Tools for APR Poisoning

The following are some of the tools that can be used to carry out ARP poisoning:
1. Ettercap
This is an open-source network security tool used for performing sniffing and man-in-themiddle attacks on a local network. It is capable of intercepting network traffic and capturing vital information like passwords and emails. It works by putting the network interface device into promiscuous mode and poisoning ARP entries of the target machines to sniff traffic even on switched network environment. It can be downloaded from the link below:

Download Ettercap: http://ettercap.github.io/ettercap/

2. Nightawk

This is a simple tool for performing ARP spoofing and password sniffing. It has the ability to capture passwords from web login forms implemented on protocols like HTTP, FTP, SMTP and POP. It can be downloaded from the link below:

Download Nightawk: https://code.google.com/p/nighthawk/

MAC Flooding

MAC flooding is another type of sniffing technique used in a switched network environment that basically involves flooding the switch with numerous unnecessary requests. Since switches have limited memory and processing capabilities to map MAC addresses to physical ports, they gets confused and hits their limitation.
When switches hits their limitation they will fall into an open state and starts acting just like a hub. That means, all traffic gets forwarded to all ports just like in case of an unswitched network so that the attacker can easily sniff the required information.

Tools for MAC Flooding

EtherFlood is an easy to use open-source tool to carryout MAC flooding in a switched network environment. The download link EtherFlood is mentioned below:

Download EtherFlood: http://ntsecurity.nu/toolbox/etherflood/


DNS cache poisoning (also known as DNS spoofing) is a technique similar to ARP poisoning where the Domain Name System (DNS) resolver’s cache is polluted by introducing manipulated data into it. So, whenever users try to access websites, the poisoned DNS server returns an incorrect IP address thereby directing the users to the attacker’s computers.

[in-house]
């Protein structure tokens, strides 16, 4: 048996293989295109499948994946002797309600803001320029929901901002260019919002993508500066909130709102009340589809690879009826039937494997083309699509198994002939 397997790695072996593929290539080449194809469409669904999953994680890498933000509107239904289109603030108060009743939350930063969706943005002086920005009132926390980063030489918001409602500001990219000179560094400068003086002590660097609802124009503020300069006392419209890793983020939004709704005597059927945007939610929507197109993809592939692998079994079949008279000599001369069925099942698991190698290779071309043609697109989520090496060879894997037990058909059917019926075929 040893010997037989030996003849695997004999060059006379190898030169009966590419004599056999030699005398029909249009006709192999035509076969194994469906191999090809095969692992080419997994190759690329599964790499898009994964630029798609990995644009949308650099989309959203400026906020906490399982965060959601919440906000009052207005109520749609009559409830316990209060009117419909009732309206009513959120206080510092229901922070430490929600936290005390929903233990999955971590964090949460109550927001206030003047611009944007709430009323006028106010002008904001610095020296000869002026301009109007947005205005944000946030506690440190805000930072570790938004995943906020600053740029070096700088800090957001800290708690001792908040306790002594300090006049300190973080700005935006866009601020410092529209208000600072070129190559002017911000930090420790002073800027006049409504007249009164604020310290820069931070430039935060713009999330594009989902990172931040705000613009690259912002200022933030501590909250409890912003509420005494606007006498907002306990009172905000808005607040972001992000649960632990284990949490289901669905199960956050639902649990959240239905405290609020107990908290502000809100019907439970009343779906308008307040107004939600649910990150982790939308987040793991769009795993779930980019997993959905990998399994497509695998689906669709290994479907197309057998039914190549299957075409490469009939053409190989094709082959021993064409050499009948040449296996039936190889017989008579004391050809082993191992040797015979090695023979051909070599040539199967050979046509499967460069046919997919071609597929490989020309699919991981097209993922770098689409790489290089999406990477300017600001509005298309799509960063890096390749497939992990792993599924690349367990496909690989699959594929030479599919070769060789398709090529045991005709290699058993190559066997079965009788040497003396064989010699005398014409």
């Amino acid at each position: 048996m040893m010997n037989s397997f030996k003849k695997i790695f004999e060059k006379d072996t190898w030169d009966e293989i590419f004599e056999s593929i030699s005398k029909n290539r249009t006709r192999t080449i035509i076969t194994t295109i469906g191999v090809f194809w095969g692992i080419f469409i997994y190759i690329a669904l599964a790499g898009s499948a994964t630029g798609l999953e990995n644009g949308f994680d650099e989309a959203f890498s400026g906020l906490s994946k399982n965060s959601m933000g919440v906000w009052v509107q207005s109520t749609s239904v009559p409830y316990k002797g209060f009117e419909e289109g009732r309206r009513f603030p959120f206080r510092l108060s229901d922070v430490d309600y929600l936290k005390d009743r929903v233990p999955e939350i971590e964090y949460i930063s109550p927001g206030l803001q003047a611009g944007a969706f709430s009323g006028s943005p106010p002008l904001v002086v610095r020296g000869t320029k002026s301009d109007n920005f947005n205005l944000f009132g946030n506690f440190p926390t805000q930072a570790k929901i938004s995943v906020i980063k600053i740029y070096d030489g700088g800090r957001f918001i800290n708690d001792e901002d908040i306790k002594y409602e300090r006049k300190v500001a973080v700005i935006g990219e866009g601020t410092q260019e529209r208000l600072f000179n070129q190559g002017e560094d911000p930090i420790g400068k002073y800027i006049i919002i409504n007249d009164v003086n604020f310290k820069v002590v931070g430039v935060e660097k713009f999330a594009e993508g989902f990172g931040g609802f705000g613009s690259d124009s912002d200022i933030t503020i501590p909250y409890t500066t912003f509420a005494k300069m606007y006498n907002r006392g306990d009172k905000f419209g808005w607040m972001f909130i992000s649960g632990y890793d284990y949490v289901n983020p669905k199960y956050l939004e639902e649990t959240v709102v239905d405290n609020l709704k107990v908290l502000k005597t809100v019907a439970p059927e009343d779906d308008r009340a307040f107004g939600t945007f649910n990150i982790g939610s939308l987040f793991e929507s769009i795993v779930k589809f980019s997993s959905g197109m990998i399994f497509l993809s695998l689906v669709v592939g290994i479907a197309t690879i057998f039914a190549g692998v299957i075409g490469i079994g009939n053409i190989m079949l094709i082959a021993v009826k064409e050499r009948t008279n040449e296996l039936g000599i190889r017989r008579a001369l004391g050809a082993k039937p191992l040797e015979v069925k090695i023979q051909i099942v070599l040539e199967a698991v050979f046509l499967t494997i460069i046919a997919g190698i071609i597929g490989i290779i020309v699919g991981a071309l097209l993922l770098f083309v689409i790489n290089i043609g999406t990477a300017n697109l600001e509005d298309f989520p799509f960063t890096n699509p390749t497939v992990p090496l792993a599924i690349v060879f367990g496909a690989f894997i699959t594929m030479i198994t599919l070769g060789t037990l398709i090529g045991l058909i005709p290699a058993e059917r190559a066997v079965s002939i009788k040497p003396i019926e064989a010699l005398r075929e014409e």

The DNS is responsible for mapping the human readable domain names to their corresponding addresses. In order to improve the speed of resolution, DNS servers often cache the previously obtained query results. Before caching or forwarding the query results, the DNS server has to validate the response obtained from other servers to make sure that it has come from an authoritative source. However, some servers are configured with less security features where they fail to properly validate the source of response. Hackers can exploit this vulnerability to introduce malicious records to the DNS cache so as to redirect a large group of Internet users to their computers. When a DNS cache is said to be poisoned, it will affect all those Internet users who have configured their systems to use it as their DNS server. The following figure illustrates the working of DNS cache poisoning attack.

DNS Cache Poisoning

As shown in the above figure, a user will place a request to the DNS server for resolving “facebook.com”. Since the DNS server does not have the IP in its cache, it forwards the same request to the next DNS server. Now, a rouge DNS server picks up the request and replies with a fake IP for the query “facebook.com”. Without actually validating the response, the DNS server forwards the result to the user and also stores the result in its cache. As a result the cache gets poisoned.

The user is now directed towards the fake “Facebook” server maintained by the hacker instead of the real one. All the subsequent requests from other users for “facebook.com” is also answered by the compromised DNS server using its poisoned cache data. 

In this way it is possible for the hacker to victimize a large group of people and hijack their personal information such as passwords, emails, bank logins and other valuable data.


Man-in-the-middle is referred to a kind of attack where the attacker intercepts an ongoing communication between two hosts in a network with an ability to sniff the data or manipulate the packets exchanged between two communicating parties. This attack is somewhat similar to the one shown in the below figure from the previous section.

Another good example of man-in-the-middle attack is an active eavesdropping carried out by the attacker by making two independent connections with the victims to make them believe that they are chatting with each other. But the entire conversation is actually controlled by the attacker as illustrated in the following figure